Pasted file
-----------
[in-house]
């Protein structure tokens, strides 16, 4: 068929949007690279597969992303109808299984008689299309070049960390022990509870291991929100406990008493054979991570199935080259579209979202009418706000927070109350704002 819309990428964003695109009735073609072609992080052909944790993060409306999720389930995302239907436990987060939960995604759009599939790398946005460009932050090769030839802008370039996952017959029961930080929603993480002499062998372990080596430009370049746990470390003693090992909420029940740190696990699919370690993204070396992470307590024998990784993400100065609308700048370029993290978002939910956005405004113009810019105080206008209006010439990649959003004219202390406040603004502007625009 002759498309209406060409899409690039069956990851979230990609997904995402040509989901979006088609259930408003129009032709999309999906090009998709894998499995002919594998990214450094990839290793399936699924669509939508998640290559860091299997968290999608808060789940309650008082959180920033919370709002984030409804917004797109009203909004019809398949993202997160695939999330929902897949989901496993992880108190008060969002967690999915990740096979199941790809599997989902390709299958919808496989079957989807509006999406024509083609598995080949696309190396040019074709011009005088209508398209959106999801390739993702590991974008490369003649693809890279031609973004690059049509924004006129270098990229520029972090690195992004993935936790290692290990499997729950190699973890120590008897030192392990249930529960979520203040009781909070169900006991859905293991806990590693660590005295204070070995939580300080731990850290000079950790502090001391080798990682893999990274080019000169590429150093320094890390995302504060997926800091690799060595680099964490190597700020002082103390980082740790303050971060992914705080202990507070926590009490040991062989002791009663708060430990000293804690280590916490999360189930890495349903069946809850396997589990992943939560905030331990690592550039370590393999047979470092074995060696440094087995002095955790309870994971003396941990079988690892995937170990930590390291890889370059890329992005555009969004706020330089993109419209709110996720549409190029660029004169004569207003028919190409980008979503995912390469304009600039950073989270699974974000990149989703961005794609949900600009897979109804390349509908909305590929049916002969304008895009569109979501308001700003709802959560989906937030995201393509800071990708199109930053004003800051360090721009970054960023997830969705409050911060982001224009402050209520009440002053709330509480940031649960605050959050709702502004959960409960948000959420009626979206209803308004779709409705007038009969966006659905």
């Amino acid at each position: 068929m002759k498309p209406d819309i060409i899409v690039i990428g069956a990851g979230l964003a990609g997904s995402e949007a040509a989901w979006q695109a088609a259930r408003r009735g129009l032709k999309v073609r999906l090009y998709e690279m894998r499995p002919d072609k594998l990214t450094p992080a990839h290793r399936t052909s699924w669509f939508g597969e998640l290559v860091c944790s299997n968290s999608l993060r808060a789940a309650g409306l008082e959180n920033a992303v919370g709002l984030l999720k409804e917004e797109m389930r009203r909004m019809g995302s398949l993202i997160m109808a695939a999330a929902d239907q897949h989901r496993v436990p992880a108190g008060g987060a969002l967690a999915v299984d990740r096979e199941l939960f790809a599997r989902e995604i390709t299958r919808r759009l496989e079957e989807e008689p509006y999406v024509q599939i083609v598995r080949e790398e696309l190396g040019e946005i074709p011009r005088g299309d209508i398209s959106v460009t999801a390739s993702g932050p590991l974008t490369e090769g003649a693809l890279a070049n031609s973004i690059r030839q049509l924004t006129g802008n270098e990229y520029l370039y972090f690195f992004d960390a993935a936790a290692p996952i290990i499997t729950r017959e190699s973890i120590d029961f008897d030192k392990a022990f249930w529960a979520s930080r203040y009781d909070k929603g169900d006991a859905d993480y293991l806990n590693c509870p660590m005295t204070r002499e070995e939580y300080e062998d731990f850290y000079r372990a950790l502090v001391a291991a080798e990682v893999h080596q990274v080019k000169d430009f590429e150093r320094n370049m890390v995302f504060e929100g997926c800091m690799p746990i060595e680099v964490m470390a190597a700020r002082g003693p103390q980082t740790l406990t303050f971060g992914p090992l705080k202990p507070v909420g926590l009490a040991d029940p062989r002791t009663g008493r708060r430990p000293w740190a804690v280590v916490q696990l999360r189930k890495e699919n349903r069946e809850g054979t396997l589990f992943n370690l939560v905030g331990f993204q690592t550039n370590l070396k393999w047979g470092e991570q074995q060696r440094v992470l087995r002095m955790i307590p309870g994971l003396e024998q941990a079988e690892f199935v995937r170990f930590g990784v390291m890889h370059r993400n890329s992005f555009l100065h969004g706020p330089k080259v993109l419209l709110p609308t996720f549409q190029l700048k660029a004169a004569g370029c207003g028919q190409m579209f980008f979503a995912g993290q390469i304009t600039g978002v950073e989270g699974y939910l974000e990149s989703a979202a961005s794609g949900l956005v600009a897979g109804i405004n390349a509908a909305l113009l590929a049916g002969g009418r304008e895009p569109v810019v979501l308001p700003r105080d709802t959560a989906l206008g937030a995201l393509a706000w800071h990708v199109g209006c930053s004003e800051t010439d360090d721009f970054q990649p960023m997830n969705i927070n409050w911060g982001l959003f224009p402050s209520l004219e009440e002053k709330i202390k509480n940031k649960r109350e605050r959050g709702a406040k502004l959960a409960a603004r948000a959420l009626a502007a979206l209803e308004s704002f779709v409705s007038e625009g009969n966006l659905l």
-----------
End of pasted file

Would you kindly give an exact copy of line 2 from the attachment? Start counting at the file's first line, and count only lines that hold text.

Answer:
């Protein structure tokens, strides 16, 4: 068929949007690279597969992303109808299984008689299309070049960390022990509870291991929100406990008493054979991570199935080259579209979202009418706000927070109350704002 819309990428964003695109009735073609072609992080052909944790993060409306999720389930995302239907436990987060939960995604759009599939790398946005460009932050090769030839802008370039996952017959029961930080929603993480002499062998372990080596430009370049746990470390003693090992909420029940740190696990699919370690993204070396992470307590024998990784993400100065609308700048370029993290978002939910956005405004113009810019105080206008209006010439990649959003004219202390406040603004502007625009 002759498309209406060409899409690039069956990851979230990609997904995402040509989901979006088609259930408003129009032709999309999906090009998709894998499995002919594998990214450094990839290793399936699924669509939508998640290559860091299997968290999608808060789940309650008082959180920033919370709002984030409804917004797109009203909004019809398949993202997160695939999330929902897949989901496993992880108190008060969002967690999915990740096979199941790809599997989902390709299958919808496989079957989807509006999406024509083609598995080949696309190396040019074709011009005088209508398209959106999801390739993702590991974008490369003649693809890279031609973004690059049509924004006129270098990229520029972090690195992004993935936790290692290990499997729950190699973890120590008897030192392990249930529960979520203040009781909070169900006991859905293991806990590693660590005295204070070995939580300080731990850290000079950790502090001391080798990682893999990274080019000169590429150093320094890390995302504060997926800091690799060595680099964490190597700020002082103390980082740790303050971060992914705080202990507070926590009490040991062989002791009663708060430990000293804690280590916490999360189930890495349903069946809850396997589990992943939560905030331990690592550039370590393999047979470092074995060696440094087995002095955790309870994971003396941990079988690892995937170990930590390291890889370059890329992005555009969004706020330089993109419209709110996720549409190029660029004169004569207003028919190409980008979503995912390469304009600039950073989270699974974000990149989703961005794609949900600009897979109804390349509908909305590929049916002969304008895009569109979501308001700003709802959560989906937030995201393509800071990708199109930053004003800051360090721009970054960023997830969705409050911060982001224009402050209520009440002053709330509480940031649960605050959050709702502004959960409960948000959420009626979206209803308004779709409705007038009969966006659905």